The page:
Radulf Novell was a 12th-century Anglo-Norman prelate. He was a native of York, and according to writings produced by the Archbishopric of York, was elected as Bishop of Orkney at St Peter's church in York by some representatives of the community of Orkney.
It is probable that Radulf had the support of the faction supporting Earl Magnus Erlendsson. Thus when Earl Magnus was murdered in 1115 Radulf's position in Orkney, whatever that was, would have come under serious pressure. There are letters from Pope Calixtus II to Kings Sigurd Jorsalfare and Eystein in 1119 instructing them to ensure that Radulf could maintain peaceful possession. A further letter of 1128, from Pope Honorius II, reveals that Radulf's possession was tenuous. King Sigurd is instructed to remove an intruder to the see, and ensure there be one bishop only.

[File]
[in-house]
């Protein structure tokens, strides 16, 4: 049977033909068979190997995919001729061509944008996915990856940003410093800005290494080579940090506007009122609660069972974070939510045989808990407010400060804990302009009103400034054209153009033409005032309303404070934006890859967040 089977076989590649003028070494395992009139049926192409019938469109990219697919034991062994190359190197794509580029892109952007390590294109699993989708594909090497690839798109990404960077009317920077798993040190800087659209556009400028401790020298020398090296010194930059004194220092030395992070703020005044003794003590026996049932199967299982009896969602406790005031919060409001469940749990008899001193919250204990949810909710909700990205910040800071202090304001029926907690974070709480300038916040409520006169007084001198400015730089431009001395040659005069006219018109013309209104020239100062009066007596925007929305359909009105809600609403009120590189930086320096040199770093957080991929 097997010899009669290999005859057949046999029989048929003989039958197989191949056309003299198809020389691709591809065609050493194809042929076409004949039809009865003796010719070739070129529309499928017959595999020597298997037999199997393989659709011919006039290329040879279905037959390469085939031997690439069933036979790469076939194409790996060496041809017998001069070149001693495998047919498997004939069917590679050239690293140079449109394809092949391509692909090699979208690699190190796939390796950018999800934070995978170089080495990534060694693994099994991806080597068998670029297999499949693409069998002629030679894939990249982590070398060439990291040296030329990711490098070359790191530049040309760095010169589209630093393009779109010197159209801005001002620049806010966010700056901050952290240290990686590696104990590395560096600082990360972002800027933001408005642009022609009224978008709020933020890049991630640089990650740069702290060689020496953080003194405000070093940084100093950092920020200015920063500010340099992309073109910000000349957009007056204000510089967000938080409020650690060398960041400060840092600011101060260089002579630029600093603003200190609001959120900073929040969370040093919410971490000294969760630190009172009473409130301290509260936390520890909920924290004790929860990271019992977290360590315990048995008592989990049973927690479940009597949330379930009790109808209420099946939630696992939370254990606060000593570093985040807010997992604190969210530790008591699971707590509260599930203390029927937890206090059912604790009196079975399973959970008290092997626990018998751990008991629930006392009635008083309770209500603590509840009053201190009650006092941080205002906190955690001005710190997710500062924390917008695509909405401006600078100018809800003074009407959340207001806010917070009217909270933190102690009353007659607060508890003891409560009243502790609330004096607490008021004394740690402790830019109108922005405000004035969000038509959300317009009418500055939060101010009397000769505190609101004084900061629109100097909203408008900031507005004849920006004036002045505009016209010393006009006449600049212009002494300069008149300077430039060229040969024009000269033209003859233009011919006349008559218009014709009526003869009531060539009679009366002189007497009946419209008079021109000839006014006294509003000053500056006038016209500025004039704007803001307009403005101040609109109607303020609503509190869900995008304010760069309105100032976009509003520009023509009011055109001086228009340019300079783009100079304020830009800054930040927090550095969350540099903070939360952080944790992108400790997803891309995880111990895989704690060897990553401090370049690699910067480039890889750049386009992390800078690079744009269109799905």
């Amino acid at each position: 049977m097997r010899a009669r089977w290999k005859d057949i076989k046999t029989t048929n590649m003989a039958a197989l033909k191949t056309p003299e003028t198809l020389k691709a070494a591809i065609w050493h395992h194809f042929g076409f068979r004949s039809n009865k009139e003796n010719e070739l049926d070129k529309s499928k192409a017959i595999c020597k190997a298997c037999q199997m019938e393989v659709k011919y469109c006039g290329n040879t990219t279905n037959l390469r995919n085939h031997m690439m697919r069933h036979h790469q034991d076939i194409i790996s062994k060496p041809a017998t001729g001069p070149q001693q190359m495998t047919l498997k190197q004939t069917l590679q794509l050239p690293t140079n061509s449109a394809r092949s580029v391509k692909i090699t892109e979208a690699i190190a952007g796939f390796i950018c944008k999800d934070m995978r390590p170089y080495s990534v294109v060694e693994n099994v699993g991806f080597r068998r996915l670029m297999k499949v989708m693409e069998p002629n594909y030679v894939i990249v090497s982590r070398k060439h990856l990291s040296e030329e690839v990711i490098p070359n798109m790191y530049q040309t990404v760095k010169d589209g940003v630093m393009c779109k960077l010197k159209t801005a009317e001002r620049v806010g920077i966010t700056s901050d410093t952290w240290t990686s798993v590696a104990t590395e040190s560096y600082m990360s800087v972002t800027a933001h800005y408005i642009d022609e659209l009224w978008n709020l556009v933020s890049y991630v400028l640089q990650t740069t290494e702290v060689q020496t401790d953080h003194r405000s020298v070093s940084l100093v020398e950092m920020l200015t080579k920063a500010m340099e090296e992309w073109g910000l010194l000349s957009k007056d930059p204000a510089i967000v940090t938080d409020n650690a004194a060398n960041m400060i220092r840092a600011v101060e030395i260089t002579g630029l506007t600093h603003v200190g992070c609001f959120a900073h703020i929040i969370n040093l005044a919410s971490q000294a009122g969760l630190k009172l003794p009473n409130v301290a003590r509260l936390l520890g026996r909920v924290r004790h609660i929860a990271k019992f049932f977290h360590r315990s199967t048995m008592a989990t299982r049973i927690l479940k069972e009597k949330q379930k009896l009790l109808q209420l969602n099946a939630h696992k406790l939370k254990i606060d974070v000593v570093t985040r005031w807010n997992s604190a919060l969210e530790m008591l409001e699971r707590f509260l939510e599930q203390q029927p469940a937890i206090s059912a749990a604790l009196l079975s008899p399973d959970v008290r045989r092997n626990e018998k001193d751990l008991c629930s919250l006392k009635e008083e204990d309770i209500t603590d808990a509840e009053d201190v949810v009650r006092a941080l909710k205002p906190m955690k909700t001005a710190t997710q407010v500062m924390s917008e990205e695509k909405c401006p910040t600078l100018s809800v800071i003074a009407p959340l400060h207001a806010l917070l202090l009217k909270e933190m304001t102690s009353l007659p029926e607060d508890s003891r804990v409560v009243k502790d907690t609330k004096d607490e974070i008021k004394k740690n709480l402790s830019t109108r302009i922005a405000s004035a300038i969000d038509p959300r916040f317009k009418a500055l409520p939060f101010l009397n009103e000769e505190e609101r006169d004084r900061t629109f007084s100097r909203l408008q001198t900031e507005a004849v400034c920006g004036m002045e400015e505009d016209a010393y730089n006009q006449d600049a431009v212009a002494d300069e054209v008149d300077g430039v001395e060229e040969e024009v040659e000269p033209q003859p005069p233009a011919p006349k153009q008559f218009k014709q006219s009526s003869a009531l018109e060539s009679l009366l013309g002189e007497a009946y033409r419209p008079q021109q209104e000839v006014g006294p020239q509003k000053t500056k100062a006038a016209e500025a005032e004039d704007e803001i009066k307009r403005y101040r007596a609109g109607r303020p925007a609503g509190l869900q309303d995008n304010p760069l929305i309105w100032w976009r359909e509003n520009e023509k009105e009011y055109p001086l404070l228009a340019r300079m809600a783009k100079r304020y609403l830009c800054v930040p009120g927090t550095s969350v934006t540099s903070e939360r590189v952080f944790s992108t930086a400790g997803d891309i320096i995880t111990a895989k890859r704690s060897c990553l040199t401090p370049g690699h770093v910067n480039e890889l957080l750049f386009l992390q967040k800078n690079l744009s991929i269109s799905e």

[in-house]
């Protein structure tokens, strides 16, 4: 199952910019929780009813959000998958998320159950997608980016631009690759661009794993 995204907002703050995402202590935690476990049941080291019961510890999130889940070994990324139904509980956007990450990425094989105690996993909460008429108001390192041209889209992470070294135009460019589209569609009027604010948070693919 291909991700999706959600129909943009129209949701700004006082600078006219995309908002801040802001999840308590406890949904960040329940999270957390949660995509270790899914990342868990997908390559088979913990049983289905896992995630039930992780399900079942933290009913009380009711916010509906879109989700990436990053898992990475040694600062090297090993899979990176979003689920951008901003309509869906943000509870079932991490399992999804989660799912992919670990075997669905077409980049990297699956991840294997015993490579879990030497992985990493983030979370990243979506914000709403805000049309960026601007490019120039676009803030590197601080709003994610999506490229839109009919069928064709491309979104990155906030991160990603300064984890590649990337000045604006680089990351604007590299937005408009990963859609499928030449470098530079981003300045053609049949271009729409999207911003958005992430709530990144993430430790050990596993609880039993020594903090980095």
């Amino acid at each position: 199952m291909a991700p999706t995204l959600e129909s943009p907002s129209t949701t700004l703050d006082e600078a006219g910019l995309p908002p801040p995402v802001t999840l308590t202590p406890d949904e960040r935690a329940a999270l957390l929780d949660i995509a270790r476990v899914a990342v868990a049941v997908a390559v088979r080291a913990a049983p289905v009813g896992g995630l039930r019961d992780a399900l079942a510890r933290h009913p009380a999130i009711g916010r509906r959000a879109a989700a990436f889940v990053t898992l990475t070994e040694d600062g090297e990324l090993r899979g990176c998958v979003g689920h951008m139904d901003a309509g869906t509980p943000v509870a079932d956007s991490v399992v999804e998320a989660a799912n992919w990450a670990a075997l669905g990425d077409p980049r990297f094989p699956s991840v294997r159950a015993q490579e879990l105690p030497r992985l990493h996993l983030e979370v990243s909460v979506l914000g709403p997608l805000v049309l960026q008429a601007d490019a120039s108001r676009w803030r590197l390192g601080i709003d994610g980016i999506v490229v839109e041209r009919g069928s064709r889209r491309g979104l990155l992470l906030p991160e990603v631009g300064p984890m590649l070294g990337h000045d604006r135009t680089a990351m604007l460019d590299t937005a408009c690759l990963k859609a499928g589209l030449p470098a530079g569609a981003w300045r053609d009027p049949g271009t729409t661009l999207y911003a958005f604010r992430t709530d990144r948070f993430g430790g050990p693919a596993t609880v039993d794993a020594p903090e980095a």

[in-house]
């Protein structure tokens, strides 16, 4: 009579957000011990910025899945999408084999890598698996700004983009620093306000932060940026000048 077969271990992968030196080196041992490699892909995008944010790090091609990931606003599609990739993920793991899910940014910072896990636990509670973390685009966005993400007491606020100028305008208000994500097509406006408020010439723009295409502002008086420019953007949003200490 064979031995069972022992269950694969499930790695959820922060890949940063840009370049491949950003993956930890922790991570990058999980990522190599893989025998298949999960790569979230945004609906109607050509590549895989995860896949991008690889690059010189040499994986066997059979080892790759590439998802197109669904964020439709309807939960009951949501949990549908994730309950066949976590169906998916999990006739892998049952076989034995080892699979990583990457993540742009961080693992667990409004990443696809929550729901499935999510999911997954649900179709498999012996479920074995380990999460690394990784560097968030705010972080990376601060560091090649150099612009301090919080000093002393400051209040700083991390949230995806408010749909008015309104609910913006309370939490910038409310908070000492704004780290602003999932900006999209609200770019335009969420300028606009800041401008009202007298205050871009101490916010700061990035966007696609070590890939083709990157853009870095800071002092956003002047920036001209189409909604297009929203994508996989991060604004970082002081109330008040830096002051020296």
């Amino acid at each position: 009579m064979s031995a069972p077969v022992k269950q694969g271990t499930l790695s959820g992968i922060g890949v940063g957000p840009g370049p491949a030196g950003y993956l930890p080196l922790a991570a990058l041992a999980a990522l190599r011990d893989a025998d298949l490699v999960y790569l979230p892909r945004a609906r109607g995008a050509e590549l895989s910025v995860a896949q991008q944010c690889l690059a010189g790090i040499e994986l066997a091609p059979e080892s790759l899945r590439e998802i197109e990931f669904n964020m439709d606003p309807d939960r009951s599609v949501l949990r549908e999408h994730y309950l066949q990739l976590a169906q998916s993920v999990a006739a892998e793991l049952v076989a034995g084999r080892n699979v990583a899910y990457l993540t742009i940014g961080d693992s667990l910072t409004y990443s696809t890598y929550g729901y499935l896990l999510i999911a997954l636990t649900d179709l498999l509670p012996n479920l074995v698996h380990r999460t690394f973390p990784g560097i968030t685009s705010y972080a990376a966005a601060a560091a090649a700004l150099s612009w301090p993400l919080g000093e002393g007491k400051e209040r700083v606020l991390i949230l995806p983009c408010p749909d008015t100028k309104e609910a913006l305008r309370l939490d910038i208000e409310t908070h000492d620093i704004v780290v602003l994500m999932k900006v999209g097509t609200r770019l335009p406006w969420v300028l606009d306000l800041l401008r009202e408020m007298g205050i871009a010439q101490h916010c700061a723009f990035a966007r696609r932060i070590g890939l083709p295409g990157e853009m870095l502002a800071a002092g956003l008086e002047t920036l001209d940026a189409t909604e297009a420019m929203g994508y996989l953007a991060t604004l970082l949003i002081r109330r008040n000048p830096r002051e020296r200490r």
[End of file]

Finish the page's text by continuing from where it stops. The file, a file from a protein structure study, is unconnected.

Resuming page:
These letters correspond with the beginning of Radulf's continuous presence in England. Radulf was a staunch supporter of Archbishop Thurstan of York. Radulf was present at Thurstan's consecration at Rheims on 19 October 1119. It was probably Thurstan's support and Radulf's presence at Rheims that produced Pope Calixtus' letters. Radulf does not, however, seem to have been able to regain his position in Orkney from the Lund appointee William the Old.
Radulf became a titular bishop, propping up the suffragan numbers of the Archbishop of York, as well as being an assistant to the Archbishop and the Bishop of Durham. An English chronicler wrote that he found himself in this position because he was unacceptable to the people, clergy and earl of Orkney. A speech rallying the English against the Scottish host at the Battle of the Standard in 1138 was famously attributed to him by some Anglo-Norman chroniclers. His name occurs for the last time in 1151, though the date of his death is not known.
In some American genealogies, this Bishop of Orkney is referred to as "Robert Nowell" and "was bishop of the Orkneys, never consecrated, curate under Bishop of York, and friend of Archbishop Thurston; led the English armies at the battle of the Standard at Northallerton; signed himself Nowellus Episcopus; living in 1154."